Sean Dunlop – Protection Account Manager at Scottish Widows
March 2020 marked my fifth year as part of Scottish Widows Protect having joined prior to our re-entry into the intermediary protection arena in 2015.
It has been fascinating to be involved in the launch of a new product into a competitive market and it certainly provided a steep learning curve. Now seems like an appropriate moment for reflection on the position our industry is in and potential next steps.
We should remember that the industry we are in does incredible things. When providers release their individual claims statistics each year it is worth considering the combined data which shows the magnitude of the work that we do.
This year has highlighted the financial vulnerability that many people find themselves in and we should not lose sight that the products we provide give individuals, families and businesses a chance for recovery at their darkest moments.
Additionally, the tireless and passionate efforts of the Access to Insurance working group and the Protection Distribution Group have made significant strides in increasing the accessibility and transparency of insurance for many.
However, in many aspects, we have seen the market become more complex. There remains a multitude of product tiers and coverage levels and while improvements have been made in underwriting processes, as an industry we still have work to do in creating fair underwriting outcomes for all particularly around the most common disclosure, mental health.
The coronavirus pandemic has forced underwriters to temporarily change philosophies which adds further complexity but also compounds the need for advisers to bring underwriting into the recommendation process and not just base advice on initial portal quotations.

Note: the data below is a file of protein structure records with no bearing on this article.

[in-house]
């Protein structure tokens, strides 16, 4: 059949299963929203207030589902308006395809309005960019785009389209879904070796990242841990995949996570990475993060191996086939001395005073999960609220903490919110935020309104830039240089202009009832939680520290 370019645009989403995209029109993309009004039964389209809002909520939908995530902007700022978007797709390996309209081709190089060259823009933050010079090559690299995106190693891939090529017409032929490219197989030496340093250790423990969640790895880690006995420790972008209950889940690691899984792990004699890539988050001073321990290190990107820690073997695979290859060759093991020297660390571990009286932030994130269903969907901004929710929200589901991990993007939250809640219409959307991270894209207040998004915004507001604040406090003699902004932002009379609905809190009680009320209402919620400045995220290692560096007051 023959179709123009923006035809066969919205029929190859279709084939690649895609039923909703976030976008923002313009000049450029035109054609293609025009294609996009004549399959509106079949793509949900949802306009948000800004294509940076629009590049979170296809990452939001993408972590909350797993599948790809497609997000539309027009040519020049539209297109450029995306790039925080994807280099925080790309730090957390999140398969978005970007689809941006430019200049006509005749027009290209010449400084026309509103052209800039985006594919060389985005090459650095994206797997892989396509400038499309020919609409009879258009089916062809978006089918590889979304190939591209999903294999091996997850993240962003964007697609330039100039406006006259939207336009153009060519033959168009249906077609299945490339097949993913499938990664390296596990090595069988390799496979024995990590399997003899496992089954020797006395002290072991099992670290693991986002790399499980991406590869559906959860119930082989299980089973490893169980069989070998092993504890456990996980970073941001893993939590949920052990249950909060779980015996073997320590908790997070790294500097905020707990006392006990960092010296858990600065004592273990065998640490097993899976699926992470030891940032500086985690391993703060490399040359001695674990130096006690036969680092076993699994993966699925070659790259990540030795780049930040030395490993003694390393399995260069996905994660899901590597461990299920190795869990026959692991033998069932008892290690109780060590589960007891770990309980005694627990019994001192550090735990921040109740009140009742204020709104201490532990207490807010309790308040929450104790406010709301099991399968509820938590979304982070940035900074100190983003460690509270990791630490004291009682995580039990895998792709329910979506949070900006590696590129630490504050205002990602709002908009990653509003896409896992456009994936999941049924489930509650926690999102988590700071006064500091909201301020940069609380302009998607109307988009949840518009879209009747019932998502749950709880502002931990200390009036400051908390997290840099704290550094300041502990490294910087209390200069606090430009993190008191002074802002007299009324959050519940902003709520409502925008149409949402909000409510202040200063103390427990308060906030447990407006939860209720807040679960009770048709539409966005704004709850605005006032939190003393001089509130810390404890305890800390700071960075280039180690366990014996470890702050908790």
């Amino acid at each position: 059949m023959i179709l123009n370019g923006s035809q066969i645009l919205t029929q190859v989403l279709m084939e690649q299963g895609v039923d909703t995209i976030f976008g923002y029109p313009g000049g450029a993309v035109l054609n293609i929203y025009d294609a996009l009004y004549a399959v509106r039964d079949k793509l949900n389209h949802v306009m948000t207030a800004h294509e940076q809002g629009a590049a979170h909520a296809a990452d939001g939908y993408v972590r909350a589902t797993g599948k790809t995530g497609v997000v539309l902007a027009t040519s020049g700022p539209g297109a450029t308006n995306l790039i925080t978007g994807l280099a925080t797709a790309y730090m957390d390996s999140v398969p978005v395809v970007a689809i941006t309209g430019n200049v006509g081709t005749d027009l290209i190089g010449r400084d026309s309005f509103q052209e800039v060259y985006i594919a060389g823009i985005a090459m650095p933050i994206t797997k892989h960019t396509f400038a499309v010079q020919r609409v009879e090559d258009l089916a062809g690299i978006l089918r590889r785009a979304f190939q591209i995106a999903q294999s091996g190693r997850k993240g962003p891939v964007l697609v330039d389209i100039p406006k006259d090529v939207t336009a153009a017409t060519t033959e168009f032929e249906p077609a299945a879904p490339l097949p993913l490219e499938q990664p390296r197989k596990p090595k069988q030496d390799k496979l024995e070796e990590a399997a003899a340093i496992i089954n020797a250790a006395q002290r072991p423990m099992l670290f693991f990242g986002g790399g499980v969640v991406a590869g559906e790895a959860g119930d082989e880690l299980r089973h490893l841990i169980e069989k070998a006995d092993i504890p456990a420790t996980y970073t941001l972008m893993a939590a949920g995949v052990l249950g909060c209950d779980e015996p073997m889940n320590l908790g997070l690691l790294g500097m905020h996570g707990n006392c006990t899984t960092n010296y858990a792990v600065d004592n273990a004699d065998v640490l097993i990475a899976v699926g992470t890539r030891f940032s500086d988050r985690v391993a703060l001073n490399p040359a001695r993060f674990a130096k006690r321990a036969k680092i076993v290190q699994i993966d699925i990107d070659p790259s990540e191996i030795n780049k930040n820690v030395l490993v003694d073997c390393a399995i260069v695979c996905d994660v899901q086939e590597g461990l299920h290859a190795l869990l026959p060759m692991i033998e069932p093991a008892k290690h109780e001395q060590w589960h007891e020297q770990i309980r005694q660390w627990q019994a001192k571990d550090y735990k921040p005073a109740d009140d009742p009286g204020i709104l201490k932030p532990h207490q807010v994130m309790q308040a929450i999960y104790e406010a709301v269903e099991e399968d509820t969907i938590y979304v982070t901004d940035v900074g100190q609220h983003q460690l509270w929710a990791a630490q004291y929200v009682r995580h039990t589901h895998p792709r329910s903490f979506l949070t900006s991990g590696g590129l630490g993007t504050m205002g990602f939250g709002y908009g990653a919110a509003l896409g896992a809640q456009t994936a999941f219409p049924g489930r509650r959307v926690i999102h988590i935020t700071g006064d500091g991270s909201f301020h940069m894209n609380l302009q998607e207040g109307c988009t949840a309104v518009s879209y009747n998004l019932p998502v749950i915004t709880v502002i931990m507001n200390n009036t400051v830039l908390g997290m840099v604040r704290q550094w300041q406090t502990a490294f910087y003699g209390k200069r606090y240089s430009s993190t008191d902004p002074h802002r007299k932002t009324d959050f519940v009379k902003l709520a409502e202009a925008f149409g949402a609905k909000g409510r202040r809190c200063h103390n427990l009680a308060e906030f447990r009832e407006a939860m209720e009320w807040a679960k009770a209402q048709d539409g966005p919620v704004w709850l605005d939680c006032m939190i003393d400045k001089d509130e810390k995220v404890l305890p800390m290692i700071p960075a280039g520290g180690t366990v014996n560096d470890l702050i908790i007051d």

The Insurance Distribution Directive (IDD) was initially praised as a fantastic initiative to shrink the protection gap. Although many firms and networks have taken this on board and adapted their business model to meet the requirements, we have not seen the significant market growth we had hoped for. Several firms have been unable to meet the requirements either due to lack of experience and knowledge of the sales and application process or simply not having the time to spend going through these effectively with clients.
We initially felt that the best way for firms to meet the IDD requirements was to educate advisers on protection but since its implementation, it has become clear that it is often more efficient to signpost clients to protection specialists to ensure they receive quality protection advice.
We need to remove the stigma of referring clients to specialists. In the medical profession, for example, this is common practice.
Finally, life insurance is still significantly undersold particularly when looking at the percentage of mortgages that are protected and the financial resilience of the continually increasing number of renters.
I believe much of this is due to a lack of understanding of the importance of protection. A recent Scottish Widows survey found that respondents believe insurers pay just 34% of claims when in truth it is over 90%. It would be fantastic to see providers collaborate and combine resources to create an overarching protection marketing campaign which could reach a wider audience.
We have a wealth of intelligent and creative people in our industry and as I highlighted at the start of my article, now more than ever, we need to support individuals, families and businesses through the financial and emotional adversities they face.